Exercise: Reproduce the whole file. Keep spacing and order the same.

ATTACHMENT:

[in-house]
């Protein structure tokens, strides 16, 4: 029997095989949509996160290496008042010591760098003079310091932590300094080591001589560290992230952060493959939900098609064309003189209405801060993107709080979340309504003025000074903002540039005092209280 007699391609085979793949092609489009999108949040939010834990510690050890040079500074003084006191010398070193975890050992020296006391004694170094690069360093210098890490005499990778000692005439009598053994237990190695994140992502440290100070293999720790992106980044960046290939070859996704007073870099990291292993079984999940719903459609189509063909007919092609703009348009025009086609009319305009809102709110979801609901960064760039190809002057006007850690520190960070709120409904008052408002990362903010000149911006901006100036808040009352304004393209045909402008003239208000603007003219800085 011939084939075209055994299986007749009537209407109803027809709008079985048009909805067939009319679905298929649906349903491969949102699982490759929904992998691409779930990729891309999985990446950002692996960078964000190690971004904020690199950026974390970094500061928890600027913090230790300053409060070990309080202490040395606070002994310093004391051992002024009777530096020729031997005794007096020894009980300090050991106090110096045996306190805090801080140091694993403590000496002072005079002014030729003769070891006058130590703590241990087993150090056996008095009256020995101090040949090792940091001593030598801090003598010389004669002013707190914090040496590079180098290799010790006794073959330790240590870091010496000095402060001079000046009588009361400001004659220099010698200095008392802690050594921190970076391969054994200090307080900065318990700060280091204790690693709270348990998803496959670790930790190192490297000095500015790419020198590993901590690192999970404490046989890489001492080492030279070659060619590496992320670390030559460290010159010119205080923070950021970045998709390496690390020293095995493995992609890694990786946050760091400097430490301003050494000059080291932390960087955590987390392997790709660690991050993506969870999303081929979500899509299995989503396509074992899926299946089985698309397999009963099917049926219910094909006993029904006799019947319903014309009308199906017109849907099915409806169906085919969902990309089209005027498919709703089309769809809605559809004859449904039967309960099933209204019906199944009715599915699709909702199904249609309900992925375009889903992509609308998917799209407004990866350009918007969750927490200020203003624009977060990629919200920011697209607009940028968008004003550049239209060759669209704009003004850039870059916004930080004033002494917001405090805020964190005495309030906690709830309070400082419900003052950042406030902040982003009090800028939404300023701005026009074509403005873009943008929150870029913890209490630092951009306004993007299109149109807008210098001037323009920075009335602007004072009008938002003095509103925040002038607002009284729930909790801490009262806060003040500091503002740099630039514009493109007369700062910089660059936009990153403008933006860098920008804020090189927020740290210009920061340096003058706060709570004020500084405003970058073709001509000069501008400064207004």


[in-house]
């Protein structure tokens, strides 16, 4: 029997095989949509996160290496008042010591760098003079310091932590300094080591001589560290992230952060493959939900098609064309003189209405801060993107709080979340309504003025000074903002540039005092209280 007699391609085979793949092609489009999108949040939010834990510690050890040079500074003084006191010398070193975890050992020296006391004694170094690069360093210098890490005499990778000692005439009598053994237990190695994140992502440290100070293999720790992106980044960046290939070859996704007073870099990291292993079984999940719903459609189509063909007919092609703009348009025009086609009319305009809102709110979801609901960064760039190809002057006007850690520190960070709120409904008052408002990362903010000149911006901006100036808040009352304004393209045909402008003239208000603007003219800085 011939084939075209055994299986007749009537209407109803027809709008079985048009909805067939009319679905298929649906349903491969949102699982490759929904992998691409779930990729891309999985990446950002692996960078964000190690971004904020690199950026974390970094500061928890600027913090230790300053409060070990309080202490040395606070002994310093004391051992002024009777530096020729031997005794007096020894009980300090050991106090110096045996306190805090801080140091694993403590000496002072005079002014030729003769070891006058130590703590241990087993150090056996008095009256020995101090040949090792940091001593030598801090003598010389004669002013707190914090040496590079180098290799010790006794073959330790240590870091010496000095402060001079000046009588009361400001004659220099010698200095008392802690050594921190970076391969054994200090307080900065318990700060280091204790690693709270348990998803496959670790930790190192490297000095500015790419020198590993901590690192999970404490046989890489001492080492030279070659060619590496992320670390030559460290010159010119205080923070950021970045998709390496690390020293095995493995992609890694990786946050760091400097430490301003050494000059080291932390960087955590987390392997790709660690991050993506969870999303081929979500899509299995989503396509074992899926299946089985698309397999009963099917049926219910094909006993029904006799019947319903014309009308199906017109849907099915409806169906085919969902990309089209005027498919709703089309769809809605559809004859449904039967309960099933209204019906199944009715599915699709909702199904249609309900992925375009889903992509609308998917799209407004990866350009918007969750927490200020203003624009977060990629919200920011697209607009940028968008004003550049239209060759669209704009003004850039870059916004930080004033002494917001405090805020964190005495309030906690709830309070400082419900003052950042406030902040982003009090800028939404300023701005026009074509403005873009943008929150870029913890209490630092951009306004993007299109149109807008210098001037323009920075009335602007004072009008938002003095509103925040002038607002009284729930909790801490009262806060003040500091503002740099630039514009493109007369700062910089660059936009990153403008933006860098920008804020090189927020740290210009920061340096003058706060709570004020500084405003970058073709001509000069501008400064207004």